In this article I’m going to talk about how to buy best down comforter. I will focus on the various construction styles that are available in down comforters, their features, benefits and their limitations.
To begin with, I wanted to explain to you that much of the down that is sold in U.S., whether it be on the internet or big-box department stores, comes from China and or India.
The cleanliness of that down itself is often very questionable, oftentimes it contains a real stink and nasty odor.
In addition some of these companies that import this down practice what is known as live plucking. They extract the down off the live animal and then allow the animal to regrow the down. It’s somewhat of a cruel practice.
Good down comforters are IDFL certified, which means there is no live plucking, there’s no force feeding and this down is a byproduct of the food industry.
There are a number of different construction styles that are sold in down comforters and some of them have certain drawbacks.
One example is what is referred to as a ring stitch.
You’ll notice there’s a distinct quilted circle in this down comforter. The down contained inside this circle won’t migrate from one spot to another.
However there’s very large areas throughout this comforter in which that down can migrate. It’ll move to the sides, to the foot of the comforter.
What you’ll find periodically, you’re going to have to take the down comforter out of the duvet and shake it to re-orientate that down.
Another style is called the channel quilt.
You’ll see there are these long channels that run from the foot of the bed to the top of the bed. What happens over time is gravity will pull that down down these channels and you’ll find that the down is accumulating at the foot of the bed, not really where you need it. You need it up to cover the upper portion of your body.
So once again, you are going to be reorienting that by shaking it out and moving it forward.
There are better construction styles.
This is likely the most popular construction style.
It’s called a sewn through construction. What happens is there are all these different compartments that have this quilted stitch that retains the down in the specific compartment itself.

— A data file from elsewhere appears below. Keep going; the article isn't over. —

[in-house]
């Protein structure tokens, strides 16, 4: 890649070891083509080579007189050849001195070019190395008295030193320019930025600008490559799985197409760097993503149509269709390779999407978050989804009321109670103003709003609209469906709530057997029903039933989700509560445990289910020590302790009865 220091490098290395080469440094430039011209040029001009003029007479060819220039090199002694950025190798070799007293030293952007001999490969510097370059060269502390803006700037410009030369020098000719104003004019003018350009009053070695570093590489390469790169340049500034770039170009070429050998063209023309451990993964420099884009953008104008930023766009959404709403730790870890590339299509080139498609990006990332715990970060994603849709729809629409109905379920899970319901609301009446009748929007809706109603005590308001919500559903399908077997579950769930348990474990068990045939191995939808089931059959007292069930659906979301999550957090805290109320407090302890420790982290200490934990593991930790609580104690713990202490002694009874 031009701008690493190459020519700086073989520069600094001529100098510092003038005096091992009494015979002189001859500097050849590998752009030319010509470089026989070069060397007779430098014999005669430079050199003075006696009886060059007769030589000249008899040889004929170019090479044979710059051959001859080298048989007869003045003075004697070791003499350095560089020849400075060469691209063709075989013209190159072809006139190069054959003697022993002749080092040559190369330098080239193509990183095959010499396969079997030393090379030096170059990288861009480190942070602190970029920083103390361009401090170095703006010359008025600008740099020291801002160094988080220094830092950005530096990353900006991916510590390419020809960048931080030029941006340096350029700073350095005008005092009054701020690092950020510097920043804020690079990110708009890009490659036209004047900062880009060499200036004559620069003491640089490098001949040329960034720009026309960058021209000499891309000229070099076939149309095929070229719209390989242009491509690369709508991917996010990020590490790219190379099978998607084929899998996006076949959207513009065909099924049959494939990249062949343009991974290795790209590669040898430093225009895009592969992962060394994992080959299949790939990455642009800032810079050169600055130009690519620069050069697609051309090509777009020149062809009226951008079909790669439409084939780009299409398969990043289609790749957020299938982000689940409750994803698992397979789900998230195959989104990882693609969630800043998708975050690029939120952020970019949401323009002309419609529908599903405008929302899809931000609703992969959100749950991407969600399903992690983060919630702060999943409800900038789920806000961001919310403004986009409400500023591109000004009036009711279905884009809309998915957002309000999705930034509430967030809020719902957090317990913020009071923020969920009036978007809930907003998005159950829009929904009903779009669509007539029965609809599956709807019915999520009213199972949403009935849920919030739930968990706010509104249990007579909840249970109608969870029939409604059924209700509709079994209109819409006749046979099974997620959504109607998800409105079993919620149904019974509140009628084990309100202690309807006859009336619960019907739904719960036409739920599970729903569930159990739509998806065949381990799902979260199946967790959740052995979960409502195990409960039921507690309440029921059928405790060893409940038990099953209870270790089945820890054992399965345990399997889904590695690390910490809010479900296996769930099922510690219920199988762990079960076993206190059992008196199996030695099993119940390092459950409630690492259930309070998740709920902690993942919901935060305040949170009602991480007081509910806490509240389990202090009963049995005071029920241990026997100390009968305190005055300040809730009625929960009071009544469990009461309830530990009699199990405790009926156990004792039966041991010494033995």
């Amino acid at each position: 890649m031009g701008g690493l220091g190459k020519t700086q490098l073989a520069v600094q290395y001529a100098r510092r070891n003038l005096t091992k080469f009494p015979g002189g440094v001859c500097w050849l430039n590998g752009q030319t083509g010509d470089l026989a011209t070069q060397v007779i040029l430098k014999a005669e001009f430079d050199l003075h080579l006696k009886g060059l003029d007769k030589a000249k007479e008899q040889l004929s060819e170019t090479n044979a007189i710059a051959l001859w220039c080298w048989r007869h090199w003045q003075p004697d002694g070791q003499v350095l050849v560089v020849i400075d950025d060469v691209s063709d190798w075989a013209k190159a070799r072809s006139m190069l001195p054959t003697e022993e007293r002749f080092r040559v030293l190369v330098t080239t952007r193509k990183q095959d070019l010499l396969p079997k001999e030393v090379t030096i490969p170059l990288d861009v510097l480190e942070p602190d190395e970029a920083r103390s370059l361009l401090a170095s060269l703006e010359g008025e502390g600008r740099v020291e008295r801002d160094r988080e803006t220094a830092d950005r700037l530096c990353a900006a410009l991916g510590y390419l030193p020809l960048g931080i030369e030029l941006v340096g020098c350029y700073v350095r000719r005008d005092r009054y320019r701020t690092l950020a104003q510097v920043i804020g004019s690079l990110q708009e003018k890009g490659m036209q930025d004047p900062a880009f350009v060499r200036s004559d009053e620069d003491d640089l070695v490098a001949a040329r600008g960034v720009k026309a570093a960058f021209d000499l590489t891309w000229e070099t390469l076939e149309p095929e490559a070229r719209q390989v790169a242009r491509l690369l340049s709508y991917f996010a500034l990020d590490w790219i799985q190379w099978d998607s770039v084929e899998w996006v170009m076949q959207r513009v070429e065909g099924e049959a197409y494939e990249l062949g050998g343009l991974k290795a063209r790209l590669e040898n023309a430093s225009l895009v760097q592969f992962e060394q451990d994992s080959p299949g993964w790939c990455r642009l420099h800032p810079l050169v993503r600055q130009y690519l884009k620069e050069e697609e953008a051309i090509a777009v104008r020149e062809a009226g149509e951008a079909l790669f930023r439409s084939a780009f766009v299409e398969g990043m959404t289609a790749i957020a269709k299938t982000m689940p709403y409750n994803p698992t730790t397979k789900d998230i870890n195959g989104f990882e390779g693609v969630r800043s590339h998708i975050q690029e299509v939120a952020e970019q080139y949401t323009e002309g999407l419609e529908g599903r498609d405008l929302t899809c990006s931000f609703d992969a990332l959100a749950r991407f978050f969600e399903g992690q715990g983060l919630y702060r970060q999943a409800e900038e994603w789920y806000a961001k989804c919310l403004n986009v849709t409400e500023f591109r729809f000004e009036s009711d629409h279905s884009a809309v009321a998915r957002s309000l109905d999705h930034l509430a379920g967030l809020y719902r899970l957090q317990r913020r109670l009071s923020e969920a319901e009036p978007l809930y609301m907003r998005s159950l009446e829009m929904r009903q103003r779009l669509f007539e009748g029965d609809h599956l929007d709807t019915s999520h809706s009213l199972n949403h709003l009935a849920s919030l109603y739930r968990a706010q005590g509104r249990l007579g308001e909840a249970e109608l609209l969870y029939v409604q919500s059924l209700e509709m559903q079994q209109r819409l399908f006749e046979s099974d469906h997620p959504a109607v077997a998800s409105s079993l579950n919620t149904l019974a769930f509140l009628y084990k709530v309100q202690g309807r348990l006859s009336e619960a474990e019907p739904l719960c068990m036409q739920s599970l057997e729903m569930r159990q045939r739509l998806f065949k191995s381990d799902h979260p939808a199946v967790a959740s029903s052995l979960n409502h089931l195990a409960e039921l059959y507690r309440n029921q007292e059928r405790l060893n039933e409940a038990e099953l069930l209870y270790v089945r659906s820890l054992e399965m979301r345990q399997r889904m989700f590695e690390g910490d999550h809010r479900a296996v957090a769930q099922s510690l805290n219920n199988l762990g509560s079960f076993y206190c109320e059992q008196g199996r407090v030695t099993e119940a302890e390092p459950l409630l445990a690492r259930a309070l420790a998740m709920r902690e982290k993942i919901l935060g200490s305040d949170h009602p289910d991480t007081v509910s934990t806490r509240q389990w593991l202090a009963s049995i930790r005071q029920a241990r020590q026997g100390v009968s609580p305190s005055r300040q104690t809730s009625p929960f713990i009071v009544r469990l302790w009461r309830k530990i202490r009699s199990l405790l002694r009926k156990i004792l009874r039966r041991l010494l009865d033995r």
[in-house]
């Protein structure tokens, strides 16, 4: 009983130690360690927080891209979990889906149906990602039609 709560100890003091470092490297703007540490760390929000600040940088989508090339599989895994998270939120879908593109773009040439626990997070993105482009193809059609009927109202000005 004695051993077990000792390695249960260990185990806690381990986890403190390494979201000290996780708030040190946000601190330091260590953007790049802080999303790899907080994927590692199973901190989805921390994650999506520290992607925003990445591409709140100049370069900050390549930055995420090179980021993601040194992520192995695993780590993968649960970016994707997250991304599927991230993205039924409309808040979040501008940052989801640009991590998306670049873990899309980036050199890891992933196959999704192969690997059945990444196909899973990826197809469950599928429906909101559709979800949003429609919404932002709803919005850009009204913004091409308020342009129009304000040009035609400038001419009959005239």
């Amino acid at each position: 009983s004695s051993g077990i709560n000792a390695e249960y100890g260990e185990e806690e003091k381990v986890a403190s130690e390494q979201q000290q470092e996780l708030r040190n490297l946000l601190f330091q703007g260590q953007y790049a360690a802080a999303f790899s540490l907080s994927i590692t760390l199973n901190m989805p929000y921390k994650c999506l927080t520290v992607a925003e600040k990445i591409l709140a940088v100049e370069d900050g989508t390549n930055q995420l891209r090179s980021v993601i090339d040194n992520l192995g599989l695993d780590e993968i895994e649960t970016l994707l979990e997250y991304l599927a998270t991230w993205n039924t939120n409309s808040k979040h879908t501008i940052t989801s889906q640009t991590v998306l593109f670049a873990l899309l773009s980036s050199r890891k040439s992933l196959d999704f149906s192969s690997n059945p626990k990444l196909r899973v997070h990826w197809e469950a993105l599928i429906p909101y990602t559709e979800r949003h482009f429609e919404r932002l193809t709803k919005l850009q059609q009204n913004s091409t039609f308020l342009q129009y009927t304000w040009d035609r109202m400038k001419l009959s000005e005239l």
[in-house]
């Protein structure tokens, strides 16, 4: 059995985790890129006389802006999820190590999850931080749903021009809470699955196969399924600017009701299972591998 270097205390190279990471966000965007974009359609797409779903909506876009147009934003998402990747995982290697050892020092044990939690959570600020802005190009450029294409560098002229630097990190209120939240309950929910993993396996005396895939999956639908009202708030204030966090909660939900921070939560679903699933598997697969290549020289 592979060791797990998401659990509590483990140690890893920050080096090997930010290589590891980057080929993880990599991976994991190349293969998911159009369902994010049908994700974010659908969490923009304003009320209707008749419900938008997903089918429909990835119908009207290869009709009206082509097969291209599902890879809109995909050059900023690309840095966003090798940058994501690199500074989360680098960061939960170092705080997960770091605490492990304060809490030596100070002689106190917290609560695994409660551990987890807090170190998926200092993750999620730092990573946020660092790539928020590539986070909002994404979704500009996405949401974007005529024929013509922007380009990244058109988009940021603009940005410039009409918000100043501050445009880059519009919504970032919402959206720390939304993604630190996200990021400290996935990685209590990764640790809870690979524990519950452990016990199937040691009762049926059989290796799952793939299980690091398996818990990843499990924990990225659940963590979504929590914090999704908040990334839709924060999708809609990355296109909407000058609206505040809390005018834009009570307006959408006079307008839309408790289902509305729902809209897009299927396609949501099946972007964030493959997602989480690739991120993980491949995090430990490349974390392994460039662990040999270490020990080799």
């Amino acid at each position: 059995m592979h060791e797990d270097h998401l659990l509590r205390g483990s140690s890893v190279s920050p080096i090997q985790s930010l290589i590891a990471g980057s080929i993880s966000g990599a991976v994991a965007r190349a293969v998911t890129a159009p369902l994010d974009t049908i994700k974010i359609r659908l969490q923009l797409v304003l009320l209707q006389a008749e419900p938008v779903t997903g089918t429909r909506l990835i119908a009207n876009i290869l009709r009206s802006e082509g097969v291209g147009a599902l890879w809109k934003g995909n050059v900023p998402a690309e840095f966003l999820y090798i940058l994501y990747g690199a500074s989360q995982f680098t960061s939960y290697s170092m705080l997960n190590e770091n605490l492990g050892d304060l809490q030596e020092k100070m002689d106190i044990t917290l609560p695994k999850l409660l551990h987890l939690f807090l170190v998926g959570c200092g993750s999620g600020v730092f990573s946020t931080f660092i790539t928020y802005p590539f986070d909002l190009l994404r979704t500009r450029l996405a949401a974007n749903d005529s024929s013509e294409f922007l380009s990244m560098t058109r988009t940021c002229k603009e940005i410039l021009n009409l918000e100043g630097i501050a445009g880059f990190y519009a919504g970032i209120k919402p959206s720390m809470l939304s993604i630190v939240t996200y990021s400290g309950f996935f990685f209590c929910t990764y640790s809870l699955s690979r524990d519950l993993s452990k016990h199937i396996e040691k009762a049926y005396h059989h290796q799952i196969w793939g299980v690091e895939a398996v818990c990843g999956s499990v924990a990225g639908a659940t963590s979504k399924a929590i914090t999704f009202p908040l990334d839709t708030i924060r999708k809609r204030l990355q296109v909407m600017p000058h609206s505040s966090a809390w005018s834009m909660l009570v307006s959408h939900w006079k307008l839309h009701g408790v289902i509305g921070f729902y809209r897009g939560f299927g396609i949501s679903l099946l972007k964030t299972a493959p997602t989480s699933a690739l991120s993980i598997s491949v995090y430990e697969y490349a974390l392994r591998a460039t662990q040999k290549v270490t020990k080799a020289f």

Again these are probably the most popular. But if you look at it inside, what you’ll notice is you have a lot of down in these boxes, but very little where stitches are. What this does is it creates cold spots throughout the down comforter.
A good construction, but there are better construction styles.
This is the preferred construction style.
It’s called a baffle box construction. What happens is that the shell has a side wall in each of the compartments. This side wall exists in all of the compartments of the comforter itself.
This construction style allows the down to loft more fully and it eliminates the cold spots that might exist in the other style constructions of the down comforter.
This is a preferred construction style, it’s a premium construction style. It does cost a little bit more, but I think it’s well worth the price.
When to Replace Down Comforter?
Down comforters do wear out. There are a number of factors that contribute to their wear, but they should last somewhere between eight and ten years, or more if properly taken care of.
Here I will tell you how you can determine whether it’s time to replace your comforter.
What you need to do is take your down comforter out of the duvet cover and then hold it up to a light source. It can be a room light or a window.
What you will notice is if it’s starting to wear out, some of the compartments will not be totally filled with down.
You may see some compartments that are completely void of down and you’re not getting any insulating value from those
compartments at all.
This will show you where the compartments are that are starting to wear out.
This comforter is about 10 years old and it’s still got another five to six years with a life out of it. But you can see in some of the areas that down is not fully filling up that compartment.
What causes a down comforter to wear out? A couple of things.
First of all, restless sleepers are probably the biggest contributor to a down comforter wearing out prematurely.
As you toss and turn at night, the area directly over your shoulders receives an enormous amount of friction. The down fiber is a delicate little fiber and with that friction it turns into dust, migrates out of the shell and becomes dust on your nightstands and throughout your bedroom.
If you spend a lot of time laying on top of your down comforter, you’re creating that same amount of friction.
Lesser cost down comforters that have lower thread count shells don’t do as good a job of holding that down into the shell or the ticking itself.
Preventing or enhancing the life of your down comforter, don’t lay on top of it. They’re not super fragile, but the more you lay on top of it, the more or the faster it’s going to wear out.
Another thing you can do to extend the life is rotate that down comforter. When you change your duvet cover, rotate it 180 degrees.
Keep in mind that duvet covers and down comforters are often rectangles. Kings are wider than they are long. Many queen down comforters are longer than they are wide, so you want to ensure that it’s orientated inside that duvet cover properly.
So flip it every now and then to bring the shoulder area to the feet, and the feet area up to the shoulder and you’ll get a little bit more life out of it.
If you determine that it’s time to replace your down comforter because those compartments are void of down and you’re not getting that insulating value, see top rated comforters.
Alex P. Davis has a BA in Interior Design from The New York School of Interior Design and 10 years of experience expertly designing sophisticated interiors.